Ryabkov indicated that Moscow also welcomes Trump’s statements about improving U.S.-Russian relations more generally. “Trump has confirmed his intention to build practical cooperation in his two telephone conversations with [Russian President Vladimir] Putin, held on Nov. 14 and Jan. 28,” TASS quoted Ryabkov as saying.

What has not been discussed, so far, Ryabkov continued, is a mechanism for the lifting of U.S. sanctions against Russia, though the modalities of a Trump-Putin meeting are being discussed.

“There is no understanding yet on the date and place for such a meeting, but practical preparations for it have been launched and there is mutual understanding with the U.S. side on this score,” Ryabkov said. “Naturally, at this initial stage of a dialogue with the new administration, it is difficult to make a conclusion about how work will proceed further on specific issues,” the diplomat said. “The forecasts for a perspective will become possible when we see Washington’s practical actions.”

Bogdanov and Vallely Meet at Valdai Club, Discuss Russo-American Relations

Feb. 28 (EIRNS)—Russian Deputy Foreign Minister Mikhail Bogdanov met on Monday with U.S. Gen. Paul Vallely (USA, ret.) at the Sixth Conference of the Valdai Club Middle East Dialogue according to TASS. Vallely is the founder and chairman of the Stand-Up America non-profit organization; he is a strong supporter of President Donald Trump and strongly supports improving relations with Russia. Bogdanov is also President Vladimir Putin’s special envoy for the Middle East and Africa.

Vallely and Bogdanov discussed prospects for Russian-U.S. cooperation on Syria, the Russian Foreign Ministry reports. They “discussed the situation unfolding in the Middle East, including ways to overcome Sunni-Shi’a differences in the region, as well as prospects for Russian-U.S. cooperation with an aim to contribute to an early settlement of the crisis in Syria,” the Ministry said.

Trump Blamed Obama for Leaks and Protests

Feb. 28 (EIRNS)—President Donald Trump blasted failed President Barack Obama for organizing protests and leaking fake news. In an interview with Fox News aired on Tuesday morning, Trump was asked if Obama was behind the attacks on him.

“I think he is behind it. I also think it is politics; that’s the way it is,” Trump said. “You never know what’s exactly happening behind the scenes. You know, you’re probably right or possibly right, but you never know,” Trump continued. “No, I think that President Obama is behind it, because his people are certainly behind it. And some of the leaks possibly come from that group, which are really serious, because they are very bad in terms of national security. But I also understand that is politics. In terms of him being behind things, that’s politics. And it will probably continue.”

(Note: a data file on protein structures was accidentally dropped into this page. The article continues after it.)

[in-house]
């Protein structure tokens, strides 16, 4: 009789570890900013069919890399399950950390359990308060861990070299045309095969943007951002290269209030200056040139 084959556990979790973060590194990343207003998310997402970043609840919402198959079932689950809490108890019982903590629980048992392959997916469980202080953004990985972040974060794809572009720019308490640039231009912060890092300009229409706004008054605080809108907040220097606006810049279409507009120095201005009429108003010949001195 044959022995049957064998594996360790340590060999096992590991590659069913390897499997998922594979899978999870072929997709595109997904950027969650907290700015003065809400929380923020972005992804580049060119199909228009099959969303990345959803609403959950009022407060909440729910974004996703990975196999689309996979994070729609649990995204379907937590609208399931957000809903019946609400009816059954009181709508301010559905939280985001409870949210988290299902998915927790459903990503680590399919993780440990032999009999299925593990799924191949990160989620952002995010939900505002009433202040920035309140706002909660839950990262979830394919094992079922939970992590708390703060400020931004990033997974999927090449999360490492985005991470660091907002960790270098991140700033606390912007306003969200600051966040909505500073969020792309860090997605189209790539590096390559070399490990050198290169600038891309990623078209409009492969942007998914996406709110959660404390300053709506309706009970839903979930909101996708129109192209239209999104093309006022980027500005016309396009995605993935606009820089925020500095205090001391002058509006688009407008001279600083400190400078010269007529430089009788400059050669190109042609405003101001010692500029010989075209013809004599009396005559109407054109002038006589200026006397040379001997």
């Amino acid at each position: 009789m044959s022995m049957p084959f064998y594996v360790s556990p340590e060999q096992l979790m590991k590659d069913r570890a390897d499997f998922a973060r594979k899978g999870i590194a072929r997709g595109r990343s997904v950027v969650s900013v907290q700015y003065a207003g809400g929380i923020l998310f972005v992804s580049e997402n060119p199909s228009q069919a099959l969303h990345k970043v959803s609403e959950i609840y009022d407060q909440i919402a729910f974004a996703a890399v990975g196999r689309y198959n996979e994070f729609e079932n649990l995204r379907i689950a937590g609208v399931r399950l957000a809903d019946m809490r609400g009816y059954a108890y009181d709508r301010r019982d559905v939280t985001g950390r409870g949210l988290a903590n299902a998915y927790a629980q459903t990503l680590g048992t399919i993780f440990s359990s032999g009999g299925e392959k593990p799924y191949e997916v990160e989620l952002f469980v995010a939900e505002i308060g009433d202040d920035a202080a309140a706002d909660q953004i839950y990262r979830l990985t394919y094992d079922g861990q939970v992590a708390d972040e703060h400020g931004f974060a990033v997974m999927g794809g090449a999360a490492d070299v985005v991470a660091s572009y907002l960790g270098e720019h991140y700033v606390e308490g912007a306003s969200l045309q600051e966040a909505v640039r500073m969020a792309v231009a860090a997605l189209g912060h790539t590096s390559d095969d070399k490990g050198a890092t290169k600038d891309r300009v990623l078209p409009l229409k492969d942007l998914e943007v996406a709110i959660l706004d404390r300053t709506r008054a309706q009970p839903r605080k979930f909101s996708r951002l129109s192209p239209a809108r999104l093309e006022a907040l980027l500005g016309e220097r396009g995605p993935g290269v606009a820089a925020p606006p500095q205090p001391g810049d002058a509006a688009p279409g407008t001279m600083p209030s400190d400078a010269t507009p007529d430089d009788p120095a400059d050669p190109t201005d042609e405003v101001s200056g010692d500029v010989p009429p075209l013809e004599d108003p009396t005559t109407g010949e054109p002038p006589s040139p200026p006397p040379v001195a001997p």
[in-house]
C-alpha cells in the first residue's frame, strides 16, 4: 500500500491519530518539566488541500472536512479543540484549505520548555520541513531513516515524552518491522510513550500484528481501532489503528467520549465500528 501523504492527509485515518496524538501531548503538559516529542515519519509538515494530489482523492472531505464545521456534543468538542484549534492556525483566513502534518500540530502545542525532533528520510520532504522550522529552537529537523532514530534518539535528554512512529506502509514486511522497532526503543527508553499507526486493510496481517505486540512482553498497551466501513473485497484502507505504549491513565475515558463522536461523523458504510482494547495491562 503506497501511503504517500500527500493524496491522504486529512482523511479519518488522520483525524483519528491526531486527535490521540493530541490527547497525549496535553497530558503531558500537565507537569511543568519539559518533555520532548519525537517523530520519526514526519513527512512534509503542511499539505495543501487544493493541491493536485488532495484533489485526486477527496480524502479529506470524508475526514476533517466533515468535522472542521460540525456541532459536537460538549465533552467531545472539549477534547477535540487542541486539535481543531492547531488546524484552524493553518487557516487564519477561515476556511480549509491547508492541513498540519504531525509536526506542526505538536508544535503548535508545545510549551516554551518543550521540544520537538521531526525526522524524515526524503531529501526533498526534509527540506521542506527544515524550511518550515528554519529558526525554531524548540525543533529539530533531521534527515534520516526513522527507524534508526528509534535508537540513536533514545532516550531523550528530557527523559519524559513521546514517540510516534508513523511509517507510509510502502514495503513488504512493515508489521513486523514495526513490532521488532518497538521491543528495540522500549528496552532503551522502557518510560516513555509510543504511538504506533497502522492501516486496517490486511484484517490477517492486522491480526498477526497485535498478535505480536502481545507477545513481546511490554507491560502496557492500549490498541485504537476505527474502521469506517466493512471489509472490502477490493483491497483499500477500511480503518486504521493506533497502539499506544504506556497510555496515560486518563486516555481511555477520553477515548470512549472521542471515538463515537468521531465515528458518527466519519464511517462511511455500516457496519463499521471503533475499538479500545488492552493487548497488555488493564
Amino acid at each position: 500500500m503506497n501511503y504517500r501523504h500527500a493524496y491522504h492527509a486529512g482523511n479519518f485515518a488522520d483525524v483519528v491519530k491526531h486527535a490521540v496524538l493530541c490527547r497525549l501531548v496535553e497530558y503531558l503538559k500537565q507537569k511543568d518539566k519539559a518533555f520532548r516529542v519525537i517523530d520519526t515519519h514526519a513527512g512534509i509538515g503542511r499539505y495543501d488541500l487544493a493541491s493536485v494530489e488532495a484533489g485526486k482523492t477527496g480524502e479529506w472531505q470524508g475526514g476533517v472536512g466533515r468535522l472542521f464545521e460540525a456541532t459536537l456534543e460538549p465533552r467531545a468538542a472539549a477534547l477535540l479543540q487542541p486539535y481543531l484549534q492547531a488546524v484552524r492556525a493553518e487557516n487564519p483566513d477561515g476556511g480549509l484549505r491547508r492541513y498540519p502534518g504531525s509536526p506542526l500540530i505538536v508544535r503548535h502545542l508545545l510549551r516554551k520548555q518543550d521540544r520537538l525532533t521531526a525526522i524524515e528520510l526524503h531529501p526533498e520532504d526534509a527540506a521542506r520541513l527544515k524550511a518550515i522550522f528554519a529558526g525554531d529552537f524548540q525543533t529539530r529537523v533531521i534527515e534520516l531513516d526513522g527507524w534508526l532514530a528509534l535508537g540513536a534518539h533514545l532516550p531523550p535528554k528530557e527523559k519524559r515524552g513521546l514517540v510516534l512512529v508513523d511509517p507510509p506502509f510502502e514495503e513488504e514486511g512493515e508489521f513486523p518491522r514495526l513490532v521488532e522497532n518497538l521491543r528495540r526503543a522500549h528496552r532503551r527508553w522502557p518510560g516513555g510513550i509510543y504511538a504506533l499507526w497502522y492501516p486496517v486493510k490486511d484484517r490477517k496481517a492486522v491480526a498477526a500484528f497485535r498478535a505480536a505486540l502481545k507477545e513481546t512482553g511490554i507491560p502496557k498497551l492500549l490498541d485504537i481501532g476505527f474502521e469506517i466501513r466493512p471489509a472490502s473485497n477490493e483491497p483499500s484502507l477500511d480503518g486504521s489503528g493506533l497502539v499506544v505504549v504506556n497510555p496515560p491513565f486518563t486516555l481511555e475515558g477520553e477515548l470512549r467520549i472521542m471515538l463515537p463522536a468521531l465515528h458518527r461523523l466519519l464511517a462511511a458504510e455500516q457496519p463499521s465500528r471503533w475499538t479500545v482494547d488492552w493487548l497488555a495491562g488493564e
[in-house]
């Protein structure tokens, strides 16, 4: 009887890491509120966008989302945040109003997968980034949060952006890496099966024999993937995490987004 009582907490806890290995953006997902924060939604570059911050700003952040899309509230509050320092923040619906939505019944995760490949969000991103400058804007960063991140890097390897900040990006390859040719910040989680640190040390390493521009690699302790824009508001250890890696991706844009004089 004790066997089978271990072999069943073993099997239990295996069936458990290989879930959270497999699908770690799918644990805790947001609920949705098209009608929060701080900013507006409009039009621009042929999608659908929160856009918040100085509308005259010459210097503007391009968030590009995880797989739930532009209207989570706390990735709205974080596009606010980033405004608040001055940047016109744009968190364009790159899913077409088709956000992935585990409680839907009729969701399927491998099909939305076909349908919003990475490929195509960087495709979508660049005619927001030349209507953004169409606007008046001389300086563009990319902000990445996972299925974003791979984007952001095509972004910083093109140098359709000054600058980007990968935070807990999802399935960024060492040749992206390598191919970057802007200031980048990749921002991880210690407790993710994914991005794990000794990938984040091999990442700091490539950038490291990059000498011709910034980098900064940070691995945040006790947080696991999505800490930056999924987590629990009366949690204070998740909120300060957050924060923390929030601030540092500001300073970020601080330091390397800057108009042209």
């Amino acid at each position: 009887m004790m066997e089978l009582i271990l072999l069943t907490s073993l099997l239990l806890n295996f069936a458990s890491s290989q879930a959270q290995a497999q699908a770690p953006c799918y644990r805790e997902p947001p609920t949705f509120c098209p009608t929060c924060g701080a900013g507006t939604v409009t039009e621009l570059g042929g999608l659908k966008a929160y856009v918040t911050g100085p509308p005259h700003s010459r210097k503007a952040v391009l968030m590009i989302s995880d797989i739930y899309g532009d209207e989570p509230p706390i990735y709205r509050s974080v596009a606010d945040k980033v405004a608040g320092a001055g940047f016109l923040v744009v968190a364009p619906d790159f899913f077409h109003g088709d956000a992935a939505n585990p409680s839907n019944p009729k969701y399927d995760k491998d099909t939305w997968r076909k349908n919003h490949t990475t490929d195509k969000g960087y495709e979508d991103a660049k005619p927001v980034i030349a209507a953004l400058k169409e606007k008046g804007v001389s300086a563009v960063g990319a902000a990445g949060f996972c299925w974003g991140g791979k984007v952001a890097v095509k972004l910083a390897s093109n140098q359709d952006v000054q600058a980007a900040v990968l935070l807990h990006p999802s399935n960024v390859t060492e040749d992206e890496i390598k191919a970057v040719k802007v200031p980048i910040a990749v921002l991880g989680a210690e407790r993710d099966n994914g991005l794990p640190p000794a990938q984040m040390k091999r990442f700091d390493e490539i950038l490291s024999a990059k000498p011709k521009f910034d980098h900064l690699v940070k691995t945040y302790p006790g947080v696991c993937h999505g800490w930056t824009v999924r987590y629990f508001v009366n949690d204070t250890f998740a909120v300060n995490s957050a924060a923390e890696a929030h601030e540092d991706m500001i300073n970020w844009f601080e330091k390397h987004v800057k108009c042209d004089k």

Failure Former President George W. Bush Joins Attacks against President Trump

Feb. 28 (EIRNS)—George W. Bush, who remained completely quiet during Obama’s Presidency, as Obama continued and escalated Bush’s wars, killing, and collapsing the economy, has come out publicly attacking Trump.

First he came out on NBC’s “Today” show, yesterday, defending the media against Trump’s attacks.

“I consider the media to be indispensable to democracy. We need the media to hold people like me to account. I mean, power can be very addictive and it can be corrosive and it’s important for the media to call to account people who abuse their power, whether it be here or elsewhere.”

Of course, Bush doesn’t mention the role the media played in pushing his lies that created the failed wars in Iraq and Afghanistan.

Then today, Bush spoke to People magazine, criticizing Trump: “I don’t like the racism and I don’t like the name-calling and I don’t like the people feeling alienated.”


Asian Development Bank Study Says Asia Needs $1.5 Trillion per Year in Infrastructure

Feb. 28 (EIRNS)—The Asian Development Bank (ADB) released a study today, “Meeting Asia’s Infrastructure Needs,” which estimates that “Infrastructure needs in developing Asia and the Pacific will exceed $22.6 trillion through 2030, or $1.5 trillion per year, if the region is to maintain growth momentum.” They increase this figure to $26 trillion “when climate change mitigation and adaptation costs are incorporated.”

The report, according to its press release, focuses on “the region’s power, transport, telecommunications, and water and sanitation infrastructure.

“The demand for infrastructure across Asia and the Pacific far outstrips current supply,” said ADB President Takehiko Nakao. “Asia needs new and upgraded infrastructure that will set the standard for quality, encourage economic growth, and respond to the pressing global challenge that is climate change.”

The report notes that “Infrastructure development in the 45 countries covered in the report has grown dramatically in recent decades—spurring growth, reducing poverty, and improving people’s lives. But a substantial infrastructure gap remains, with over 400 million people still lacking electricity, 300 million without access to safe drinking water, and about 1.5 billion lacking access to basic sanitation. Many economies in the region lack adequate ports, railways, and roads that could connect them efficiently to larger domestic and global markets.”

The report says that the region now invests annually an estimated $881 billion in infrastructure, counting only 25 countries for which there are adequate data, but comprising 96% of the region’s population.

What the authors call the “infrastructure investment gap,” is 1.2% of GDP in China, but for the rest of Asia Pacific, it is 5%.